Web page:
By Sarah Wright
Extra Education in South Korea
An October 2011 article in The Wall Street Journal highlights a trend in South Korean education that's raising concerns over excessive studying and inequality. As the paper notes, South Korea's a nation that places a high value on social equality but is also structured hierarchically. This creates something of a conflict that's visible in criticisms of 'hagwons,' or after-school education centers.
These centers offer students the opportunity to supplement their education, which can give those with the means to attend an advantage over others who can't afford the schooling. Tuition at hagwons can cost as much as $1,000 a month, making it prohibitively expensive for some South Koreans. This creates a disparity wherein the most financially privileged families have the ability to set their children on a better path to success than those who can't afford supplemental education. And while this may sound like a far-away concern, the controversy in South Korea has some parallels here in the U.S.
Though supplemental education exists in the U.S., it's difficult to pin down whether most people think it's a good or bad idea. Questions of financial inequality are dealt with in a variety of ways in the U.S., as evidenced by the 'Occupy Wall Street' protests of late 2011, which have drawn mixed reactions. Though social mobility is theoretically important in this country, it seems that U.S. citizens have different ideas of what that might mean.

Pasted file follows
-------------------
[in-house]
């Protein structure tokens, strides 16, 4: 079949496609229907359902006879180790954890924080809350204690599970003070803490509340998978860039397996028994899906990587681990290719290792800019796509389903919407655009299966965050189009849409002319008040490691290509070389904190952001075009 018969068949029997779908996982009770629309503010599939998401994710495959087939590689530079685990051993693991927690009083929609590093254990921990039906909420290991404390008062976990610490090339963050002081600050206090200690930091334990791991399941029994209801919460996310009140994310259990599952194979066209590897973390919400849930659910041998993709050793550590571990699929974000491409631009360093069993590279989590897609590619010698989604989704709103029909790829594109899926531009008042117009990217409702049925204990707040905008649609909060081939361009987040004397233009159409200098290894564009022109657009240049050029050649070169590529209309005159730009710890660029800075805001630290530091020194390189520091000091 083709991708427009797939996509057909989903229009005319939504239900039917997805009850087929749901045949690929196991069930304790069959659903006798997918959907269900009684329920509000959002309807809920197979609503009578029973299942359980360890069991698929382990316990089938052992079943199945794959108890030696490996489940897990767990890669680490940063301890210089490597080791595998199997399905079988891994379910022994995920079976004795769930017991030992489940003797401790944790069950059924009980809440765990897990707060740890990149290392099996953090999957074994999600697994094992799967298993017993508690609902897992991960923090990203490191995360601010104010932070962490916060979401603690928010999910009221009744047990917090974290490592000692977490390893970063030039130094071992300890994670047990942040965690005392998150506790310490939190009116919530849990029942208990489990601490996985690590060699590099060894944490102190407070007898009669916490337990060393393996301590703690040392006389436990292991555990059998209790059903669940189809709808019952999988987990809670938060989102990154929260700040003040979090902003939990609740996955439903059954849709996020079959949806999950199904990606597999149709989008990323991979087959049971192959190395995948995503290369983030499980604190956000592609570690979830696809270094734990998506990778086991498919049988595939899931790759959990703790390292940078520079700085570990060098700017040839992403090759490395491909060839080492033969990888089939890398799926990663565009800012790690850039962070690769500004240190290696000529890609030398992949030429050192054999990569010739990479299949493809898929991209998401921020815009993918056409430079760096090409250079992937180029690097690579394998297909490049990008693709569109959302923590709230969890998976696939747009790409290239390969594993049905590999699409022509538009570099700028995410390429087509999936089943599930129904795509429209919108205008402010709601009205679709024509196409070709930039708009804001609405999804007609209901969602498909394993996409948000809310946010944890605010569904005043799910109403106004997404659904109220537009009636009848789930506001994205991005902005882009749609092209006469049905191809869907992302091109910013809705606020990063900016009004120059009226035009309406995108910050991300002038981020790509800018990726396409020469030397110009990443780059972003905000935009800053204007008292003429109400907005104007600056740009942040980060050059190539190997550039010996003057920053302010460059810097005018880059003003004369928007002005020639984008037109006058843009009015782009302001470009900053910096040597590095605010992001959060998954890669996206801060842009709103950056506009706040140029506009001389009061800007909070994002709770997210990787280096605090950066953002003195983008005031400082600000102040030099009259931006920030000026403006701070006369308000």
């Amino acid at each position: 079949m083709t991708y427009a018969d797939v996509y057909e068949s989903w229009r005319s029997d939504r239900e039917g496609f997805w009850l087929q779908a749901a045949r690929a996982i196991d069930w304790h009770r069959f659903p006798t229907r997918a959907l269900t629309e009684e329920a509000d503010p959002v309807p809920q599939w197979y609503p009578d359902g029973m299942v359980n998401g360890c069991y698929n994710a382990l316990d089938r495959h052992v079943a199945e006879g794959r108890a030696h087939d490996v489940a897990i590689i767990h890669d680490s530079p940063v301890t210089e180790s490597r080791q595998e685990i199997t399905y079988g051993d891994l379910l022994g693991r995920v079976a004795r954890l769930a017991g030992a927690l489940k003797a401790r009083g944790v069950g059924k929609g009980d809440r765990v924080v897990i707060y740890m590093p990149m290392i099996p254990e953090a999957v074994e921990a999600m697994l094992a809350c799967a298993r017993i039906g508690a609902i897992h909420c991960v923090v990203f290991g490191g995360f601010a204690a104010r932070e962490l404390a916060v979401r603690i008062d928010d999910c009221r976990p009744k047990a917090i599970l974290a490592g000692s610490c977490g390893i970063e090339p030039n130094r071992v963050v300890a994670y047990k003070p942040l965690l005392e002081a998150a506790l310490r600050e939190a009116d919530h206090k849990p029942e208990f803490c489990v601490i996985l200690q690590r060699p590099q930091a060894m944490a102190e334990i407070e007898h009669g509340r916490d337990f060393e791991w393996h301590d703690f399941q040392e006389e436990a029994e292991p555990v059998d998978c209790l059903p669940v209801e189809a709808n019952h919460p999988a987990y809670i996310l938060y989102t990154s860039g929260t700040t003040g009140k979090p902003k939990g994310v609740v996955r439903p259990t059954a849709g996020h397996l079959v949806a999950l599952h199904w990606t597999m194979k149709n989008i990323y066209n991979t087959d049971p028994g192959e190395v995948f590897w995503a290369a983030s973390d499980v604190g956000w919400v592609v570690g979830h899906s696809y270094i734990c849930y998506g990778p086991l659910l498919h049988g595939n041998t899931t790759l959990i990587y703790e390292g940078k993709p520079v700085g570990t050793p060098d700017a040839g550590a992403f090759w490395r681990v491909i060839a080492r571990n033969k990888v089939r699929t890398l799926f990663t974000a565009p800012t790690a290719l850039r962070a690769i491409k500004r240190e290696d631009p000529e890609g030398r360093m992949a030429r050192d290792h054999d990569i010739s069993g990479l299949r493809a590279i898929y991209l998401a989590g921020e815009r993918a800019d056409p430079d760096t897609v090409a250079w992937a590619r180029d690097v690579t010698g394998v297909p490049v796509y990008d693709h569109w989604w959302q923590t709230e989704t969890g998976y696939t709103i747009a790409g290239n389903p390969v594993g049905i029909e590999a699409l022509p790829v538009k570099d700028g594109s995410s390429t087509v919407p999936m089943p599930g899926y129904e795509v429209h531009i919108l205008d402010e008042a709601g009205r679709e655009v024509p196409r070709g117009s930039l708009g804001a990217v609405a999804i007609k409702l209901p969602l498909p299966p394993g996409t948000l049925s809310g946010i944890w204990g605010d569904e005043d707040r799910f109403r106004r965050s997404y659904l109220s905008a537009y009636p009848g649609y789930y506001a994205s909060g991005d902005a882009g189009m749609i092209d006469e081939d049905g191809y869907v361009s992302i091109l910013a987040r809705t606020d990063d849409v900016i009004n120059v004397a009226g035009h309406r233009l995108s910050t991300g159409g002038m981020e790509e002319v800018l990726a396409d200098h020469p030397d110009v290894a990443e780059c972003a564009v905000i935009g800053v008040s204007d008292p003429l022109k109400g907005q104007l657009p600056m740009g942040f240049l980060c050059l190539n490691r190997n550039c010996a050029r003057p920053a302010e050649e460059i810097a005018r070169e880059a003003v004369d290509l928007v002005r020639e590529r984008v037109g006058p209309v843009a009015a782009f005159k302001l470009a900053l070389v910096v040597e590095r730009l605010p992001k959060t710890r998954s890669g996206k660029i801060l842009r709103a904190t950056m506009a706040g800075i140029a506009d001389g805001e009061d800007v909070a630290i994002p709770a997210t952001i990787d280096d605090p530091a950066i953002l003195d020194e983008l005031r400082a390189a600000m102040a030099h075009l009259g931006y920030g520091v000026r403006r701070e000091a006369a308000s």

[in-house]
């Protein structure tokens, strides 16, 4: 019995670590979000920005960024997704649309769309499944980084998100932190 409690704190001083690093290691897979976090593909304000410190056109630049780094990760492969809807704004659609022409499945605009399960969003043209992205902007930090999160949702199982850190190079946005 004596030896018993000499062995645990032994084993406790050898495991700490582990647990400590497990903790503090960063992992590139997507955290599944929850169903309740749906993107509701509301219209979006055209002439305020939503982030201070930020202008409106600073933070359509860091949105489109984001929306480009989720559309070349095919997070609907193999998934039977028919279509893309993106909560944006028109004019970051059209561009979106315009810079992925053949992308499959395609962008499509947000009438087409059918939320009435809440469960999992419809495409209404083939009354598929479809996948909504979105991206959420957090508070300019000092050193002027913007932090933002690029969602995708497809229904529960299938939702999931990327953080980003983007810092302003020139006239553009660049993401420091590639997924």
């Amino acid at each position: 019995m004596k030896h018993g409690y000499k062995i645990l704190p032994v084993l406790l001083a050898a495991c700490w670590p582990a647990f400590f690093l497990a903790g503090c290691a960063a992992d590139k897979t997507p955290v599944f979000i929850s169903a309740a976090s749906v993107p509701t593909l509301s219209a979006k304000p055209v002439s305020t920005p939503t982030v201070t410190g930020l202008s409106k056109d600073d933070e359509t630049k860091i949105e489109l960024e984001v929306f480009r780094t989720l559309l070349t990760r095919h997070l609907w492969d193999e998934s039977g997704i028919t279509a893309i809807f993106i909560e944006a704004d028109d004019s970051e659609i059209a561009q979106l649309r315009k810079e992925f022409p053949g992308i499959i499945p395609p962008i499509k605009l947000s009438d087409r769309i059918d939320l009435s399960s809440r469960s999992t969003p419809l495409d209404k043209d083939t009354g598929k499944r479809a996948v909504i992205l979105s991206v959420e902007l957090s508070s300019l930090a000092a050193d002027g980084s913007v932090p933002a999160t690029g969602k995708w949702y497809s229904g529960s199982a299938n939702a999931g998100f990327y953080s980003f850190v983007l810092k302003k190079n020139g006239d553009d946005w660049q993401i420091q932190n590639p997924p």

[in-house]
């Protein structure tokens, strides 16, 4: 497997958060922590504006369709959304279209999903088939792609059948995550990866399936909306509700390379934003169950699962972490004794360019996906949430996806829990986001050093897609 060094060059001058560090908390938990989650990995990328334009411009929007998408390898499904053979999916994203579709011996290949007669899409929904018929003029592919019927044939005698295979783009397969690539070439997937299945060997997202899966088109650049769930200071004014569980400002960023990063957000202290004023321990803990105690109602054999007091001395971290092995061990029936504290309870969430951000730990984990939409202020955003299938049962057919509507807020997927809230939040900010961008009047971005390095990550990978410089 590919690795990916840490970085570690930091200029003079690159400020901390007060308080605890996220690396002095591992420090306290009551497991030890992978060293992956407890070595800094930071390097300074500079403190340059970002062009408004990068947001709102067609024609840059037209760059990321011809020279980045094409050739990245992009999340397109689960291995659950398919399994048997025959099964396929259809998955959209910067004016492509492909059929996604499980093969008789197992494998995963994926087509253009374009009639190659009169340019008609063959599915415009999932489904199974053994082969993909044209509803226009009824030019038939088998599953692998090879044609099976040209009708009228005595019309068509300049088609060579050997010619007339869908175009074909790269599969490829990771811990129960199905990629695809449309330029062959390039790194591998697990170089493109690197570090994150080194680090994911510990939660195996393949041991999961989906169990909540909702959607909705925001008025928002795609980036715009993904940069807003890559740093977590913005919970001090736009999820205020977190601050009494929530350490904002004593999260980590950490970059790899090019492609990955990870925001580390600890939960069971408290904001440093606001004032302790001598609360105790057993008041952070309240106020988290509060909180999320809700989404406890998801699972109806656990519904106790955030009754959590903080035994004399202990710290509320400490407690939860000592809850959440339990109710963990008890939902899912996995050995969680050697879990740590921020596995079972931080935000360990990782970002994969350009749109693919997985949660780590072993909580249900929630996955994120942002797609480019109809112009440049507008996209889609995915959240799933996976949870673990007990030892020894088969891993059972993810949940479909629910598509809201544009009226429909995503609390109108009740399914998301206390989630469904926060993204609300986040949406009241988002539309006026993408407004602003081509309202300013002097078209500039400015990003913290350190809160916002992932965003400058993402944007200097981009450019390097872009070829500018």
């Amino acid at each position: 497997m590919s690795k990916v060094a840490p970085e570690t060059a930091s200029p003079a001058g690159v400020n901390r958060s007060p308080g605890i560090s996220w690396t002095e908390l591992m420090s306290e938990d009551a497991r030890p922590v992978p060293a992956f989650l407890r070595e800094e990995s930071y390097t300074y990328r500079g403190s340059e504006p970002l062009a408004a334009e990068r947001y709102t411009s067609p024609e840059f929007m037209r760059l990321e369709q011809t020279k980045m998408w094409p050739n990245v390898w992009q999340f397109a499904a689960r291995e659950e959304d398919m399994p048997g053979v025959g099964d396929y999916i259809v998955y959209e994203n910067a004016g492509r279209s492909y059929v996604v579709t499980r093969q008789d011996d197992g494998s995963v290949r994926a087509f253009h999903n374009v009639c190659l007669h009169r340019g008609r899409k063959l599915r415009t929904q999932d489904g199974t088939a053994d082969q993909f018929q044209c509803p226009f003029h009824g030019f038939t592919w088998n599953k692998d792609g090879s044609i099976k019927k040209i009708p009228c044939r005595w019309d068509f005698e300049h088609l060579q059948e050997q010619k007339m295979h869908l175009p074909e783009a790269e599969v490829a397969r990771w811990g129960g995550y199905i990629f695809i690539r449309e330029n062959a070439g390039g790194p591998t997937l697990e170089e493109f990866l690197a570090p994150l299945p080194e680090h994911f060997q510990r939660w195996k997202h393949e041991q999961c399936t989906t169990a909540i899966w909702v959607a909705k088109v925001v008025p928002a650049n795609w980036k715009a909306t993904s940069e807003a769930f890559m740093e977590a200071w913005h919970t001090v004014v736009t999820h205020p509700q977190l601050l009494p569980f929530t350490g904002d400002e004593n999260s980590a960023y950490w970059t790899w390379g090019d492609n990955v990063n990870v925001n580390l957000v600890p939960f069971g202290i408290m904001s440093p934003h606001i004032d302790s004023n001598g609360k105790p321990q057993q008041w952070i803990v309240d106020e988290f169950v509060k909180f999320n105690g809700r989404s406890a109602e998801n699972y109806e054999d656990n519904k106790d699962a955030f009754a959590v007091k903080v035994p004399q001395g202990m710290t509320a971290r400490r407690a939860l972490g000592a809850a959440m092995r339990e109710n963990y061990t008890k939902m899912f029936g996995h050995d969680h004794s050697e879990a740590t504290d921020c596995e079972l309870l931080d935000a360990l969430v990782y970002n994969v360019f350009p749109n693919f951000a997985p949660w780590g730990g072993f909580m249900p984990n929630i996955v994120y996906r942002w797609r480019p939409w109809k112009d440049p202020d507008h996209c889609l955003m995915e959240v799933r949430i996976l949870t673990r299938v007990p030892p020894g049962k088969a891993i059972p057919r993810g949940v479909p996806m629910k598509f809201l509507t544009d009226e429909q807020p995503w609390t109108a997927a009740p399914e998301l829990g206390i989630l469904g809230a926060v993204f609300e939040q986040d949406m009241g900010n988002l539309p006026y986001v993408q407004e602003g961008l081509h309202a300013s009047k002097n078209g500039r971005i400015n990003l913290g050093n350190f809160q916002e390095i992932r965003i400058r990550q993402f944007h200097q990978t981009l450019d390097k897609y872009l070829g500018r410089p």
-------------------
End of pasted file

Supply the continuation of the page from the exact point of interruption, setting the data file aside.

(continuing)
There's a fairly well-known example of criticism for educational inequality in the U.S. - SAT education. Studies have shown that students from economically well-off families tend to perform the best on the SAT, and the conclusion is that these students are the ones able to take advantage of tutoring for the test. SAT test prep can be quite expensive, preventing many from enjoying the resource.
Is More Better?
All questions of inequality aside, it's possible that expensive supplemental education is wasteful. There's only so much knowledge one can hold on to, and while extra help can make difficult concepts easier to grasp, ultimately no amount of money is likely to change intellectual potential. Devoting time to studying and going above and beyond on schoolwork is a good idea - but that's different from spending time and money paying an instructor to help you reach the next level.
If you're already doing all you can on your own, and you're still not doing well, it seems reasonable at that point to get a tutor or some kind of supplemental instruction. But if you're working as hard as you can and you're excelling, it seems like adding additional education on top of that would be unnecessarily stressful, even if the cost isn't that big of a deal. Hard work deserves the reward of relaxation.
If you have to spend your after-school hours working, it may seem unfair that other kids can pay to get academic benefits. But a listing part-time job on your college application won't hurt your admission chances.